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In Meeting With Hu, Obama Urges China to Resume Dialogue With Tibet

November 18, 2009

Wall Street Journal
November 18, 2009

BEIJING -- As he dives into the heart of his trip
to China, President Barack Obama is finding it
hard to bring his trademark charisma to bear.

Mr. Obama met with Chinese President Hu Jintao on
Tuesday for their second private talks in two
days. A senior White House official said Mr.
Obama broached human rights, encouraging the
Chinese government to resume dialogue with the
Dalai Lama, the Tibetan spiritual leader whom
Beijing considers a separatist. Mr. Obama also
pushed China to bolster domestic consumption in
its economy and become less reliant on exports to the U.S.

In prepared statements afterward, the leaders
stressed cooperation on issues including climate
change and energy, with Mr. Hu saying they agreed
to work toward a U.S.-China partnership to address common issues.

The statement, which was broadcast live on
Chinese television, is likely to be Mr. Obama's
last chance to address China's people directly. A
town-hall event Monday that was supposed to
highlight his common touch ended up being largely scripted.

At least one dissident was arrested, and police
briefly detained a CNN reporter after a tussle
over footage of a T-shirt depicting Mr. Obama as
Mao Zedong. The arrests underscored Chinese
authorities' resolve to control information, even
as Mr. Obama calls for more openness.

The upshot is that the trip, which isn't expected
to yield major substantive agreements, isn't
likely to give Mr. Obama much of a symbolic
victory either. Observers say the visit, which
ends Wednesday, is one of the most tightly
controlled in recent memory, with Mr. Obama
afforded none of the opportunities to reach
Chinese people given to his two predecessors.

"The mystery is the lack of public contact," said
David Shambaugh, a professor of Chinese studies
at George Washington University, currently on a
fellowship in China. "He's a populist politician
but he's not getting any interaction with Chinese people."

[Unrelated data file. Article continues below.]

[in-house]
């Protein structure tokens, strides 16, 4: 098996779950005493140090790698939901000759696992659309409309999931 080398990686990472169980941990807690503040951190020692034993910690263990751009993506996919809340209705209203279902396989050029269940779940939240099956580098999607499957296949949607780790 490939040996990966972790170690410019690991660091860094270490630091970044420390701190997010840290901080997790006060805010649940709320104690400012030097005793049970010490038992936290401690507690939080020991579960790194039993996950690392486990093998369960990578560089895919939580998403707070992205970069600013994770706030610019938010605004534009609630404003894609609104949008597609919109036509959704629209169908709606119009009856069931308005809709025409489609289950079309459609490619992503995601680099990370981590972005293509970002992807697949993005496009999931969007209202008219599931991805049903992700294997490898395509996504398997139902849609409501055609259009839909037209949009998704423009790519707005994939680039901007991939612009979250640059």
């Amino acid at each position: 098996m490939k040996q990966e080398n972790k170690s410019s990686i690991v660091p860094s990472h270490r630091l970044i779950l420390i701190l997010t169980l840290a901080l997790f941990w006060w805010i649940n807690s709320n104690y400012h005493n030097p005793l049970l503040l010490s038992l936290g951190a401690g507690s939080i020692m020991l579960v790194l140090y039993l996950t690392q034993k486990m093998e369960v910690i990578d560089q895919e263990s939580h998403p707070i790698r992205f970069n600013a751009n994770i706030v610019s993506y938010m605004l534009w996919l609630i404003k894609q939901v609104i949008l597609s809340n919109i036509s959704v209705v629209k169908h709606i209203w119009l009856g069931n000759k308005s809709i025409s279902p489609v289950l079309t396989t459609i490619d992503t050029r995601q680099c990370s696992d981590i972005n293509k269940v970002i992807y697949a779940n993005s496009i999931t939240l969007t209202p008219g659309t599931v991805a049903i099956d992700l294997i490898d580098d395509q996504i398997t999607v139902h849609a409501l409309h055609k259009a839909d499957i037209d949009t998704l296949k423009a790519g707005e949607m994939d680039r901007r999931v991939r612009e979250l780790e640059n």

According to U.S. and Chinese officials, the
itinerary has been sharply contested by both
sides. The U.S. wanted a chance for Mr. Obama's
telegenic personality to shine through and make a
case for greater freedoms, but Chinese officials
pushed back, according to a Chinese media
insider. The Chinese side was wary of making Mr.
Obama look more accessible than China's own
politicians, who appear on television only during
highly scripted moments, such as inspection tours.

A packed agenda in Asia kept Mr. Obama's visit to
China short, said David Axelrod, one of Mr.
Obama's senior advisers. Mr. Obama had to stop
first in Japan, join the Asia-Pacific Economic
Cooperation forum in Singapore, and stop by South
Korea for consultations on a pressing
foreign-policy issue: North Korea. "Clinton came
for more than a week, which gave him the latitude
to do a variety of things and to meet with more
people. We're here for 2½ days," Mr. Axelrod
said. On Wednesday, Mr. Obama is due to meet
Chinese Premier Wen Jiabao before leaving in the afternoon.

During President Clinton's visit in 1998, he had
four opportunities to speak to the Chinese,
including an uncensored live interview on China
Central Television. In 2002, President George W.
Bush made a speech to Chinese university students
that was broadcast on national TV. The U.S. is
now in a weaker position, with its economy racked
by financial crisis and its military engaged in two wars.

The differences were apparent in the meeting in
Shanghai with Chinese youth. It was meant to be a
town-hall-style event. Mr. Obama addressed a
group of selected young people from the Shanghai
area, some of whom said they had been bused in for the event after "training."
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